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Advancing the Human & Civil Rights of People with Disabilities in Illinois


Court Says State of Illinois Failing to Keep Promises to People with Developmental Disabilities

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Federal judge orders Illinois to develop a plan to provide critical resources for people with developmental disabilities


CHICAGO (August 12, 2017) –  The State of Illinois is failing to provide people with developmental disabilities appropriate resources in order to live independently.  That finding, issued by Judge Sharon Johnson Coleman on Friday, specifically finds the State to be out of compliance with the 2011 Consent Decree in Ligas v. Norwood.   Among the resources being provided by the State is pay for community workers for people with disabilities.  Lack of adequate pay for these workers has resulted in many individuals losing or being unable to secure care and support in their home.  Judge Coleman ordered development of a long-term plan to ensure that people with developmental disabilities have the services necessary to live meaningful lives in the community.


The State has had fair warning that this problem needed to be addressed.  An Independent Monitor appointed by the court in the Ligas case found the State out of compliance with the Consent Decree for the past two years because the funding for services for people with disabilities has largely remained stagnant for the last decade.  Over this same period, costs have significantly increased.  A lack of meaningful response by the State led to lawyers for Ligas class members and beneficiaries to ask the court to force the State to act.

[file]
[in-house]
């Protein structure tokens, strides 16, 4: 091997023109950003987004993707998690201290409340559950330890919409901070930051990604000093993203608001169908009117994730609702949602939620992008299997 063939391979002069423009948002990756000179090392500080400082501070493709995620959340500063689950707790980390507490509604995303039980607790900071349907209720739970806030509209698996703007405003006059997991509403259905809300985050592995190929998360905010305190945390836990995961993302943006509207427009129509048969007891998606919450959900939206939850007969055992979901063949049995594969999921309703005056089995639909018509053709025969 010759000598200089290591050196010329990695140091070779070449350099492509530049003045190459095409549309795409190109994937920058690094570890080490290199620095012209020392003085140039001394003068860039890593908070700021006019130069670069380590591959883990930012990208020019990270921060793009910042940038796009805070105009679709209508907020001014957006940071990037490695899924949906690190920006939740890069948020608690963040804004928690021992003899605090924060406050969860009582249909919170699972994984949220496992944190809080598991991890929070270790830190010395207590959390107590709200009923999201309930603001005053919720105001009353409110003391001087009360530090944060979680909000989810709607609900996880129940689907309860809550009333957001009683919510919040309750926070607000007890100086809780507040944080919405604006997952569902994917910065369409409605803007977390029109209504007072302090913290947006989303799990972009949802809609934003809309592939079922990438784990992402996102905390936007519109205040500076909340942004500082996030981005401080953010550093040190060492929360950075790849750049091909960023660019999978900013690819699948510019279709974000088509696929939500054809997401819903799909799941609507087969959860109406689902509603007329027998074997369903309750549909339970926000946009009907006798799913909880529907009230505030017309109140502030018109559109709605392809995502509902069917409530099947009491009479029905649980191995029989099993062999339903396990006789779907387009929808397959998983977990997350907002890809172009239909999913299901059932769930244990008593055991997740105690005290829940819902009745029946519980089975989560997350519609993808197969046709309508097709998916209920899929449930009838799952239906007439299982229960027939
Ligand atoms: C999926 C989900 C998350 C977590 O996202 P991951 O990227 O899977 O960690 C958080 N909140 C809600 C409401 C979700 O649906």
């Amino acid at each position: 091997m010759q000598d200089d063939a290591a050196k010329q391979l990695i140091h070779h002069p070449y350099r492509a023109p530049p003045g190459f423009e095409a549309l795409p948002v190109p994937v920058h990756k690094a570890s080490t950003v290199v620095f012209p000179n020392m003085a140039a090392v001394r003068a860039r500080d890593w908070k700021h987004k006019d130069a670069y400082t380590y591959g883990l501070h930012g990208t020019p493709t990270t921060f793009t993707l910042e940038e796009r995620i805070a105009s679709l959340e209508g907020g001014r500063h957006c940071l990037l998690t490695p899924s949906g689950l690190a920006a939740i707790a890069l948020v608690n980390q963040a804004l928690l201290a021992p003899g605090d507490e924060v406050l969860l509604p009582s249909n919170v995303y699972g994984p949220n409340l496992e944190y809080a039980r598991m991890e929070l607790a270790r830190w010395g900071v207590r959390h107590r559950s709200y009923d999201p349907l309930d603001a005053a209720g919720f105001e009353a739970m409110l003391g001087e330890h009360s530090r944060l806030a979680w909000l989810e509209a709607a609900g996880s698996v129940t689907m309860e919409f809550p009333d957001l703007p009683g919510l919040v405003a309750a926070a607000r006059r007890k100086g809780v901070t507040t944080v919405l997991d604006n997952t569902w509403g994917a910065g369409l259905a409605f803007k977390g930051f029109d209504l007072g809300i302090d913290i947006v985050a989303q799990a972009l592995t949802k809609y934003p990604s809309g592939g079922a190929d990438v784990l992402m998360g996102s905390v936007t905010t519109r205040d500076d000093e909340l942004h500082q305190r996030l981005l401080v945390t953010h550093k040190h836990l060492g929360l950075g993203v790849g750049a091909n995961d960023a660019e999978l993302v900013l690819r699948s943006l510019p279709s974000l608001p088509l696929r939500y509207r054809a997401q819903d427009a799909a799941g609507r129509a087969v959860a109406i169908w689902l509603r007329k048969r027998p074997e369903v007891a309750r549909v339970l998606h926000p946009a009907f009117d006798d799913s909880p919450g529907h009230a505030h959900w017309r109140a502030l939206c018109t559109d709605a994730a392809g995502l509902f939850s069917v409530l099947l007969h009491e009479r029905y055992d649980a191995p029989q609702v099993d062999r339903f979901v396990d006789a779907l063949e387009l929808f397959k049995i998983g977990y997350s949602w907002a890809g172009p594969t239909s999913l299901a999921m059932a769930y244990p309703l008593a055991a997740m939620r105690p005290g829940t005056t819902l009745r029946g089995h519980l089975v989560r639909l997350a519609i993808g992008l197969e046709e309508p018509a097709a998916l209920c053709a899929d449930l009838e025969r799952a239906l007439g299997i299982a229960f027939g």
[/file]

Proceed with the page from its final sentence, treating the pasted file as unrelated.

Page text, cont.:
“We are pleased that Judge Coleman found that the State’s insufficient funding of services for people with developmental disabilities to be integrated into the community is a violation of the Consent Decree,” said Barry C. Taylor, Vice President for Civil Rights and Systemic Litigation at Equip for Equality and lead counsel in the Ligas case. “The State must now develop a plan that will make the promise of fully integrated lives under the Consent Decree a reality for our clients.”


The Judge’s order relies on an economist’s report. But there also were compelling stories from family members of people with developmental disabilities (as well as service providers) making clear the real human suffering and impact resulting from the insufficient resources provided by the State.


Community reimbursement rates have been frozen for nearly a decade, despite escalations in costs.  Earlier this year, the Illinois General Assembly tried to address this critical issue by passing legislation that would have provided disability service professionals with a living wage, but Governor Rauner vetoed the bill.  Although the recently-adopted State budget included a small wage increase, Judge Coleman found that was insufficient to meet the requirements of the Consent Decree